Fund Managers Are Fearless as $1 Trillion ETF Wave Hits Europe
(Bloomberg) -- The exchange-traded fund revolution sweeping through U.S. money management is eliciting little more than a shrug from a European cohort arguably next in line for disruption.
Even after American products gathered nearly half a trillion dollars last year, mutual fund managers appear to be banking on long-standing industry barriers to stem the ETF tide across the Atlantic.
Four out of five European investors are “not concerned” about the growing popularity of these passive investing tools, according to a new Blackwater Search & Advisory poll. Nine out of 10 respondents said they “have no plans to launch ETFs anytime soon.”
The indifference comes despite the fact European ETFs have already gathered more than $1 trillion in assets. While that’s dwarfed by the $6 trillion U.S. market, the direction of travel appears inexorably toward the cheaper and more liquid instruments.
It all suggests old-school managers in the region may be in for a wake-up call.
“The current set-up in Europe is like what the U.S. was 10 to 15 years ago,” said Athanasios Psarofagis, an analyst at Bloomberg Intelligence. “I’m sure if you asked those U.S. firms then, they weren’t scared either.”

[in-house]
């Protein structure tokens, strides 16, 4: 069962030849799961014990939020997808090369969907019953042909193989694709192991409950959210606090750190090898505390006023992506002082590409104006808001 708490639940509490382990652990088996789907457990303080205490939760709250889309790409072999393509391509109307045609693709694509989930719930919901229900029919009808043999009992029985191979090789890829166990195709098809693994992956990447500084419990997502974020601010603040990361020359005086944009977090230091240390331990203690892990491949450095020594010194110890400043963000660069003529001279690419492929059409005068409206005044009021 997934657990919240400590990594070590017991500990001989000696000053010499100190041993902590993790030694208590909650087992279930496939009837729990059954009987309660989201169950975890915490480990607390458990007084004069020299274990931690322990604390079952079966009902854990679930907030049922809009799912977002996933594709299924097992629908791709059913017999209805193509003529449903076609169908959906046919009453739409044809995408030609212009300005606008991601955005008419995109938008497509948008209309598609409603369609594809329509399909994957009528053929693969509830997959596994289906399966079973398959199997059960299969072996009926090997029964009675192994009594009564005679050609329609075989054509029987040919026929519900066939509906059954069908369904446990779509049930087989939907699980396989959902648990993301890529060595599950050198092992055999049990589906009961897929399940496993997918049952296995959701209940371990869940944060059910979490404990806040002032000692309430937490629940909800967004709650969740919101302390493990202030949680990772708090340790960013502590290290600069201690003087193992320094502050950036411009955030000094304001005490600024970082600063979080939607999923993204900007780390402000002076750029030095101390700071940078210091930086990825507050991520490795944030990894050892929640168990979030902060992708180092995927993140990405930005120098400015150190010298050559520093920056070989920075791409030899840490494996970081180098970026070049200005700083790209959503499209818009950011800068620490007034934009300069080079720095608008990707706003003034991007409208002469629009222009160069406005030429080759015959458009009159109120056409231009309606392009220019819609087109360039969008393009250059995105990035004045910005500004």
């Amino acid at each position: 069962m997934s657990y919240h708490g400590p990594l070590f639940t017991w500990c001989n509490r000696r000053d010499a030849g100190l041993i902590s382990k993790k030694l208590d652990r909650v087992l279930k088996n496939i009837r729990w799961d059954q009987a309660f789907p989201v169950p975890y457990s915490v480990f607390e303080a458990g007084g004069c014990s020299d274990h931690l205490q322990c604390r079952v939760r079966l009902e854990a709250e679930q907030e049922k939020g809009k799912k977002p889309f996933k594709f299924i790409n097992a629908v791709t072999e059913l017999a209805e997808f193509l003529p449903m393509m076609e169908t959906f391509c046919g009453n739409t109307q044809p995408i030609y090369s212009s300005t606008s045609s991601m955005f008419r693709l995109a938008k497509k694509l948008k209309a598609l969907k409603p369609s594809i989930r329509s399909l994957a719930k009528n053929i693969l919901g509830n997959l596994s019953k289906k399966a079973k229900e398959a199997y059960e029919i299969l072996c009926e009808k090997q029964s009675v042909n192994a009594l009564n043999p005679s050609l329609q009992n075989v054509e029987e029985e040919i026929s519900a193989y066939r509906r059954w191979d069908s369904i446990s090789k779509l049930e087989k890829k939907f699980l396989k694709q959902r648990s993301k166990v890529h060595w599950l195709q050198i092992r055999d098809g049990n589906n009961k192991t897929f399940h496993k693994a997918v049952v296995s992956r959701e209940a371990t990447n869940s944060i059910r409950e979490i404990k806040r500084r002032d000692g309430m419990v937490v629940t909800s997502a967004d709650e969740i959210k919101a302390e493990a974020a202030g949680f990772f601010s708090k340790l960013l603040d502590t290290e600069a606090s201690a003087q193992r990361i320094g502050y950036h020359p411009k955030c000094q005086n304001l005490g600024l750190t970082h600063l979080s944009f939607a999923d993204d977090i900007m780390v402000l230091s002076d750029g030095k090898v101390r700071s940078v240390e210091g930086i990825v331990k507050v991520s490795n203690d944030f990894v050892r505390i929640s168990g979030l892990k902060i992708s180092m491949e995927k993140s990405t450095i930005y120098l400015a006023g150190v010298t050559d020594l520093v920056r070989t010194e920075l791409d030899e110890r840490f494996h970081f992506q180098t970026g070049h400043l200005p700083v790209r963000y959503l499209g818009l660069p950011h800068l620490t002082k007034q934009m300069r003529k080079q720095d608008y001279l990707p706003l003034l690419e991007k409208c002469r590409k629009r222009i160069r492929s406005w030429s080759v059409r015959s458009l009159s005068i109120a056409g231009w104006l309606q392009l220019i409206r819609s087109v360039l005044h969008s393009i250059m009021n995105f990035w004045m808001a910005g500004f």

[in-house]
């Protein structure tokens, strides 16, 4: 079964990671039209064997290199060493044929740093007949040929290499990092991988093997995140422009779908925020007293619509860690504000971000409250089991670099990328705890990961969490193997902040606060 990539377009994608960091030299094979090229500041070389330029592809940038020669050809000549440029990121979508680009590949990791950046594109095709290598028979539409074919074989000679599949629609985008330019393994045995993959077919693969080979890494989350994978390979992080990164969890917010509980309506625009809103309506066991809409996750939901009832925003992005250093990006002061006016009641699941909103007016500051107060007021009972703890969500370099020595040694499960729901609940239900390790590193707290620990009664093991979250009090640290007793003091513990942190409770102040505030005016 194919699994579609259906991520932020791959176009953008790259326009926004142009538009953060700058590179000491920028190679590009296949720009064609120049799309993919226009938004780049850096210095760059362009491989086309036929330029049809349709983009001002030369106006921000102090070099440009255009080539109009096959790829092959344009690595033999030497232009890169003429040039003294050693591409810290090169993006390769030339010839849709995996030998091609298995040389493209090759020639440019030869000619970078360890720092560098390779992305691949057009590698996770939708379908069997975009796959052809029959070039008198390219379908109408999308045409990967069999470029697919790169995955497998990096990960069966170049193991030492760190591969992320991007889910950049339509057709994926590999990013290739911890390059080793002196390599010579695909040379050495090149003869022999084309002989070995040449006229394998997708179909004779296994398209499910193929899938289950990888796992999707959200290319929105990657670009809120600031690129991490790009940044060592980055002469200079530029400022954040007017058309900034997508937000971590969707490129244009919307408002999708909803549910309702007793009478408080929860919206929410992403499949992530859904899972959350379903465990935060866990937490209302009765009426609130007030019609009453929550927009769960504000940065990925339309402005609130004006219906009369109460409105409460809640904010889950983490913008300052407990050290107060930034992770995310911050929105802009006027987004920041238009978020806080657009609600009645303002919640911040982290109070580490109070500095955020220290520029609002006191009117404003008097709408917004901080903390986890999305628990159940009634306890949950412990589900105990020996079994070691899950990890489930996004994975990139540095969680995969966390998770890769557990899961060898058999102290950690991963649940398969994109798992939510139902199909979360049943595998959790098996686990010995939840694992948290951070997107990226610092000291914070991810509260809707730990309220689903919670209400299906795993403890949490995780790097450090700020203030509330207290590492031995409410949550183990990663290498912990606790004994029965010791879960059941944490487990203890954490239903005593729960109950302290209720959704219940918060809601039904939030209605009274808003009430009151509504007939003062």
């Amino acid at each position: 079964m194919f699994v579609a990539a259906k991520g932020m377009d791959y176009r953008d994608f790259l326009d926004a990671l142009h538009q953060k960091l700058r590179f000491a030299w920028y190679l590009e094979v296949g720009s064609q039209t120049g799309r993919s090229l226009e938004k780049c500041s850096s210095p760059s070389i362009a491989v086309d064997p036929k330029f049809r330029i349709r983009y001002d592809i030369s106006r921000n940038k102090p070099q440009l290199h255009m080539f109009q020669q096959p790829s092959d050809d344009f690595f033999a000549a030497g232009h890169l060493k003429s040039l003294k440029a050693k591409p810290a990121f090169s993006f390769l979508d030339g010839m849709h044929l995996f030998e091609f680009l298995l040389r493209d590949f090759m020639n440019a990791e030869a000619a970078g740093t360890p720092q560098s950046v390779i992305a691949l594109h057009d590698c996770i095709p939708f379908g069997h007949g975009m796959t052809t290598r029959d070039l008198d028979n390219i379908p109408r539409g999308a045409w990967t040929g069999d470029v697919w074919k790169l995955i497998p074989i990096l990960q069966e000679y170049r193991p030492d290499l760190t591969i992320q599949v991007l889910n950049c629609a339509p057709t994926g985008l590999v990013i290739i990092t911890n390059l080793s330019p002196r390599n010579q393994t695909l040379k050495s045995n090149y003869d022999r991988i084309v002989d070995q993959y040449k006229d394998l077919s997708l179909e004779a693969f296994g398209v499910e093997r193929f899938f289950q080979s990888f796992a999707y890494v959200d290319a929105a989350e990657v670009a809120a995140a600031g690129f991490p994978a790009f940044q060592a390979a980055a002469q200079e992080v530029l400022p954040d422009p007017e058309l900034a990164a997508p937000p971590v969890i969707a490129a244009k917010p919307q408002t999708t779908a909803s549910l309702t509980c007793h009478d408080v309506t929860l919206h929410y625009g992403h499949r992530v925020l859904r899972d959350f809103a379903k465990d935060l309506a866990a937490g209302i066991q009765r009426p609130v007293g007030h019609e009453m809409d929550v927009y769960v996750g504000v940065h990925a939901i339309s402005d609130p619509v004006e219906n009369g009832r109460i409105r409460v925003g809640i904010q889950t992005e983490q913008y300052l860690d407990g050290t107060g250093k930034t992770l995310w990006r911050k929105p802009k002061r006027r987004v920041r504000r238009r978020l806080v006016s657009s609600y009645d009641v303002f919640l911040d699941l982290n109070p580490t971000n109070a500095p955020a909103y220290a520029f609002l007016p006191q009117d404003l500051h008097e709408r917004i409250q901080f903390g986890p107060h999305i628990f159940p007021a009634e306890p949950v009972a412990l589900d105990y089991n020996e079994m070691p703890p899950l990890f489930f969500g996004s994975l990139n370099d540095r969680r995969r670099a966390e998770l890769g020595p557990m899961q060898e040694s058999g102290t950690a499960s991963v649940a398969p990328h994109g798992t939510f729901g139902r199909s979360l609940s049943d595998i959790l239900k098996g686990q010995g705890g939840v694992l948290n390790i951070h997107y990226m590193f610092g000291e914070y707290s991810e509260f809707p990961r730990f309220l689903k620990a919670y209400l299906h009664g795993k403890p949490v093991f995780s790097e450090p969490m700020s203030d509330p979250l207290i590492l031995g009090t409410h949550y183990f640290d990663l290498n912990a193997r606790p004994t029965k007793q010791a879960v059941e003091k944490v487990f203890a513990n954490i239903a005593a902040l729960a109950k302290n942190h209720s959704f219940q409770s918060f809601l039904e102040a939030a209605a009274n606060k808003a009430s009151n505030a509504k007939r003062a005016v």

A major factor behind Europe’s relaxed view of the ETF revolution comes down to fees, according to managers. Under what is known as the retrocession model widespread in the region, mutual funds deliver lucrative sales commissions to distributors -- a perk that low-fee ETFs don’t offer.
Distributors “will gravitate towards funds they get paid on,” said Psarofagis.
The retrocession model doesn’t exist in the U.S. and was ended in the U.K. in 2012. So long as it reigns in much of Europe, there’s little incentive for distributors to push ETFs, according to Psarofagis.
Taxes also play a role. ETFs in the U.S. enjoy an advantage over their mutual-fund peers, but that’s not the case in Europe. The region also has relatively few self-directed investors, which are the group most likely to adopt ETFs over mutual funds, according to the report.
Curiously, while the vast majority of the 100 managers surveyed had no intention of starting an ETF within the next two years, more than half think the competition will.
“Is it a case of ‘I am right and you are all wrong’ or is it a case of burying their head in the sand?” the survey authors wrote.
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